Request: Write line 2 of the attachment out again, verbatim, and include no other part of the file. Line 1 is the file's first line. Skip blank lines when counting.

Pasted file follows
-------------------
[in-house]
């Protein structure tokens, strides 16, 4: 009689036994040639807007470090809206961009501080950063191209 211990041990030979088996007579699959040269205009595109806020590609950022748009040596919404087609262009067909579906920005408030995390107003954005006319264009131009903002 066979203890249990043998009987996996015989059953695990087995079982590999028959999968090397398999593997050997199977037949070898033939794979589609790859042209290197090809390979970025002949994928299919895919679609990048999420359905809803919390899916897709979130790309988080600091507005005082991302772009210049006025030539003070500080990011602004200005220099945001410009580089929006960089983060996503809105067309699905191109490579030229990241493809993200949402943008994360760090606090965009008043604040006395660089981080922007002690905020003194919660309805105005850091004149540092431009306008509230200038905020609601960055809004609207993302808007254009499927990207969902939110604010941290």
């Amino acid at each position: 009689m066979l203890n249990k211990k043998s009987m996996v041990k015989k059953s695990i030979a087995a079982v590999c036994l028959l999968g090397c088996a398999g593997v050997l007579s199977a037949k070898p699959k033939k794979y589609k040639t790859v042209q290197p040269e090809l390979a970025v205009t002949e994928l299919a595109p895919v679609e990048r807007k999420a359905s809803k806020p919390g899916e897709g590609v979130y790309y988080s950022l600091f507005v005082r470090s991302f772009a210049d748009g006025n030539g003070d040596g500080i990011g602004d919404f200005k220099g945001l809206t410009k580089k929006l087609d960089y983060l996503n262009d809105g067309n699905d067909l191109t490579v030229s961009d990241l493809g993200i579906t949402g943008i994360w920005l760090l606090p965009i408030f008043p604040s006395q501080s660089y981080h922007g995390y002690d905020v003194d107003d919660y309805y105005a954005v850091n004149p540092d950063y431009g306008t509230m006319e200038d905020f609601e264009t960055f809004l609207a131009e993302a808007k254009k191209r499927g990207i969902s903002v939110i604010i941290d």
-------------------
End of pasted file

């Protein structure tokens, strides 16, 4: 009689036994040639807007470090809206961009501080950063191209 211990041990030979088996007579699959040269205009595109806020590609950022748009040596919404087609262009067909579906920005408030995390107003954005006319264009131009903002 066979203890249990043998009987996996015989059953695990087995079982590999028959999968090397398999593997050997199977037949070898033939794979589609790859042209290197090809390979970025002949994928299919895919679609990048999420359905809803919390899916897709979130790309988080600091507005005082991302772009210049006025030539003070500080990011602004200005220099945001410009580089929006960089983060996503809105067309699905191109490579030229990241493809993200949402943008994360760090606090965009008043604040006395660089981080922007002690905020003194919660309805105005850091004149540092431009306008509230200038905020609601960055809004609207993302808007254009499927990207969902939110604010941290």